Silvas ami Gibson are members of the special teams, a position both players seem to enjoy.
“It’s just something that has to be done” Gibson said. “A lot of games are won or lost in the kicking game.”
“We have a very important role,” he said. “If we
can pin diem back behind the 20-yard line, they have to make plays to drive 80-pius yards and hopefully can make a mistake along the way.” Outside of the thrill of making a big hit or downing the ball after a long punt, special teamer take pride in their job, which usually has just one selling point — field position.
“We think it’s a major role in the factor of the game,” Silvas said. “If we don’t go down and make our contact, a big play can happen .”
But that hasn't happened to the Unicorns this season, as the special teams have held opponents without a touchdown on a kickoff or punt return through the regular season and playoffs.
“We’re very proud of that."Gibson said. "Its always a goal not to allow any returns "
New Braunfels got a strong return of its own at the start of last Saturday's state quarterfinal game with MacArthur at Alamo Stadium. Senior Joel Tienda fielded the opening kickoff and returned it 60 yards, but the offense failed to convert the big play into any points.
5A Division ll Semifinals
Maw BraunMa (13-1) va. AM HaHngi (13-1) 8 pm Saturday—Aaktxtome. Houston Ratio: KGNB (1420 AM)
newer Mound Mwcus (12-2) va. lytor John Tytor (12-2)
4 pm. Saturday — Texas Stadum, Irving
Silvas said while the long return didn't lead to score, it was still something to be proud of.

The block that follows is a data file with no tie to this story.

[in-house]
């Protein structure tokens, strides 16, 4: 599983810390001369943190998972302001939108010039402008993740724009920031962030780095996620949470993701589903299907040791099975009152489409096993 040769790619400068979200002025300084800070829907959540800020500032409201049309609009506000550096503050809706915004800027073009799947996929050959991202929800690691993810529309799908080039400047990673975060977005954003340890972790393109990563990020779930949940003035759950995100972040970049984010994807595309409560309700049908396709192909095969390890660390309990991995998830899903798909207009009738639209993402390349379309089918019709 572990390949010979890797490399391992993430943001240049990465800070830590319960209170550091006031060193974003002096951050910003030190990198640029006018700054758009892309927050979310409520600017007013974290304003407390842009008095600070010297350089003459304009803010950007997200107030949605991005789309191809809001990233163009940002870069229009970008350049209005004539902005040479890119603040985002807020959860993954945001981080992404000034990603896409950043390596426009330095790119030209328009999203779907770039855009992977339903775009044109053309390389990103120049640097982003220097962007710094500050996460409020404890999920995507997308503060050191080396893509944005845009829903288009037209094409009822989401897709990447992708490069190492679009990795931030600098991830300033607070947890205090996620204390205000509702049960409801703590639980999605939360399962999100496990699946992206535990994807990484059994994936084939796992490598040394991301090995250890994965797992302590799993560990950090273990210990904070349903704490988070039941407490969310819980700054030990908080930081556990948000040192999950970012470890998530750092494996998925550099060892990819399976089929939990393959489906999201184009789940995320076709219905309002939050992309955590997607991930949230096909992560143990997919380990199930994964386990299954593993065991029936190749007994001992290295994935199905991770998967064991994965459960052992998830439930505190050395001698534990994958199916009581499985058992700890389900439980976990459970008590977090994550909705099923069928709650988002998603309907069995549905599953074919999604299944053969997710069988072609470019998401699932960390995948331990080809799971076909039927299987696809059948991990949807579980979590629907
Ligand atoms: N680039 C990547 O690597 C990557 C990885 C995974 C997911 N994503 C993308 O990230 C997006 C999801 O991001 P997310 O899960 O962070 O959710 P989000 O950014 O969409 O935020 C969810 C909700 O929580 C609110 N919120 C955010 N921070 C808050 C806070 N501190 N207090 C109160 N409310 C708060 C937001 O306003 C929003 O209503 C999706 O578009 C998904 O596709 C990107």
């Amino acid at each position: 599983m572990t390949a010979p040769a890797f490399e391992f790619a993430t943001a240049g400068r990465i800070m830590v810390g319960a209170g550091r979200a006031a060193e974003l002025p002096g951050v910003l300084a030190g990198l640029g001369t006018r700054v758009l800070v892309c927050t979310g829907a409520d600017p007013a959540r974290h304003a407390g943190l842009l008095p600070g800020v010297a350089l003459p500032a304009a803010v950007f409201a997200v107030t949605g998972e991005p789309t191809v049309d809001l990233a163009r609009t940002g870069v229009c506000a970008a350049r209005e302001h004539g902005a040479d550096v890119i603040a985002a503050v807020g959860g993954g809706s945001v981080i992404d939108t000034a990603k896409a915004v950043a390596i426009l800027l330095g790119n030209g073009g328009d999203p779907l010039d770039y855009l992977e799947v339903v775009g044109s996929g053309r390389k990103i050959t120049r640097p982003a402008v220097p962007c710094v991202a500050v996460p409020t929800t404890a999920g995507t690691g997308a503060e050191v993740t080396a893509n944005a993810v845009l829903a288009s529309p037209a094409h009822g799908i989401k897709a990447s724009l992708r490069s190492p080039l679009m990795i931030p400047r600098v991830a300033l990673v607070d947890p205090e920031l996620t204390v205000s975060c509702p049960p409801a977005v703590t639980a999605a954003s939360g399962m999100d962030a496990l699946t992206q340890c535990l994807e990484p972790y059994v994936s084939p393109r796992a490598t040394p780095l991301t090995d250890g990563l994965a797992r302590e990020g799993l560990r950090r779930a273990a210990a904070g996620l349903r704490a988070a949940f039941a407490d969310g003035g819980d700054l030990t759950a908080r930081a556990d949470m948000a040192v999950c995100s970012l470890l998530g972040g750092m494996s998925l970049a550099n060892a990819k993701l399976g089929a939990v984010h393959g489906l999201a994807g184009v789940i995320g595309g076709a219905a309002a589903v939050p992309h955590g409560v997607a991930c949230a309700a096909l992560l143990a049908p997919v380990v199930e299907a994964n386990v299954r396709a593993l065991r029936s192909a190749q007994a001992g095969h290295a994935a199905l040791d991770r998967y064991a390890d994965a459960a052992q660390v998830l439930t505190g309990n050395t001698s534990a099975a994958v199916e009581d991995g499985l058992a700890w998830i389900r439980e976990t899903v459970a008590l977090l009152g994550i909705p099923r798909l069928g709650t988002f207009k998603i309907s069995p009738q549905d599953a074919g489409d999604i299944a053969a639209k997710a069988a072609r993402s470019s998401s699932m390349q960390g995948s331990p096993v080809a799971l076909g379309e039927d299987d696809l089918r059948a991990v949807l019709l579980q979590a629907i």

“If we can get a good play. it gets our offense fired up and puts them in position to score.” he said.
Gibson said mental toughness is a key to each game and each play, no matter how insignificant it may seem.
"All of these games have been tough, and you have to go at it every play," he said. "You can’t leave anything on the field. Everything has to be executed right.”
And it’s likely that if the special teams are involved, it will be.
Brown hires offensive, defensive coordinators
AUSTIN (AP) — Greg Davis, the architect of new Texas coach Mack Brown’s offense at North Carolina, will be the Longhorns’ new offensive coordinator.
Brown also said in a statement Wednesday that Carl Reese, who ran one of the nation’s stingiest defenses at Louisiana State, will take over the Texas defense.
Brown, named to succeed fired and reassigned Texas coach John Mackovic last week, has gone a long way toward shaping his coaching staff with die appointments.
Davis and Reese were expected to be officially named on Friday, when Brown hopes to have completed assembly of his staff. ^
He has about $750,000 to spend on assistant coaches, but hasn't yet decided how many assistants there will be.
Brown said he expects Reese to bring an “aggressive, attacking style of defense” to Texas. A consistently strong defense is something the Longhorns lacked under Mackov ic.